Artists Spill: Artists on Their First Favorites — Amelia Winger-Bearskin

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Les Demoiselles dAvignon, Pablo Picasso
  • "Les Demoiselles d'Avignon," Pablo Picasso

At an artist-heavy party about a year ago, Watkins professor/art historian Tom Williams asked a group of us if there had been one painting that was our first favorite — one thing that we could put our finger on and say, “That! That was when I decided to love art.” I hadn't considered it before, but I immediately remembered the first time I saw Picasso's "Les Demoiselles d'Avignon" at MoMA and stood in front of it like some sort of hybrid of a lovesick teenager and a raver on the best kinds of drugs. That is to say, my pulse quickened, my pupils dilated, and my thoughts turned so corny that I probably would have made myself sick if I weren't so enraptured.

I was watching Sister Wendy's Story Of Painting on Saturday morning — always the best time for wholesome, nostalgic TV — and for some reason that sparked the memory of when I first started really falling for art and art history. I got curious about what other people's first favorite paintings are, and sent an email to some of my favorite Nashville artists to ask them about it. I'll be presenting their answers here on Country Life in a series called "Artists Spill."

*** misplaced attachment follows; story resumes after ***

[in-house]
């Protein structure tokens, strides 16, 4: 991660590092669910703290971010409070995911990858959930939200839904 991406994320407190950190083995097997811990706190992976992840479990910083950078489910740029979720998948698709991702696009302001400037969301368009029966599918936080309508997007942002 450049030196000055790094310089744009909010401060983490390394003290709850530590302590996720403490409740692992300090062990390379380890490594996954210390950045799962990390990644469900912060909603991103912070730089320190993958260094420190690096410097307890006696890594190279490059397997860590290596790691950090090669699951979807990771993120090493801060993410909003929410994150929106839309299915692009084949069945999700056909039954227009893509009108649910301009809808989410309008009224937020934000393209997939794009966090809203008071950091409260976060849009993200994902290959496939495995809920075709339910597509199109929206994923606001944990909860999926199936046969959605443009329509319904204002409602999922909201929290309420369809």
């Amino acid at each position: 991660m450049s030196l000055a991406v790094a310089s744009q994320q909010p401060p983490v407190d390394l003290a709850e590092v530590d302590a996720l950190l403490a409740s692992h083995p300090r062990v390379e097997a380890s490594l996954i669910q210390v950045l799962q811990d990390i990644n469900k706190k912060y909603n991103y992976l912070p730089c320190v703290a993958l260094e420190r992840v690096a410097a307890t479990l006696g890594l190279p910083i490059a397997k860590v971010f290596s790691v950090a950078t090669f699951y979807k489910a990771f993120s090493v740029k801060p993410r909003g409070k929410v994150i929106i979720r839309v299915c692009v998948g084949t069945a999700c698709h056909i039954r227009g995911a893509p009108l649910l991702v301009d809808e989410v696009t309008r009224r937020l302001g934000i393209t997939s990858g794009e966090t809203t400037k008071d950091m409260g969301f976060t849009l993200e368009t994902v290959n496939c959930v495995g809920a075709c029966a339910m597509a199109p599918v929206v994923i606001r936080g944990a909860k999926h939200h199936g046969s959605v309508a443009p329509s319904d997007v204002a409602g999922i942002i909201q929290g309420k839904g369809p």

The first one is by Amelia Winger-Bearskin. Read it after the jump.

Untitled (Facial Hair Transplants), Ana Mendieta
  • "Untitled (Facial Hair Transplants)," Ana Mendieta

There was no painting. It was [performance artist] Ana Mendieta. I took a sculpture class on a whim as an undergrad. Tom Ashcraft, the sculpture professor, gave me a book of her work. He told me I was a performance artist. He was right. Later that same year Mendieta's sister put together a viewing of her works that hadn't been seen before. My professor took me, and it totally changed how I saw art and performance.

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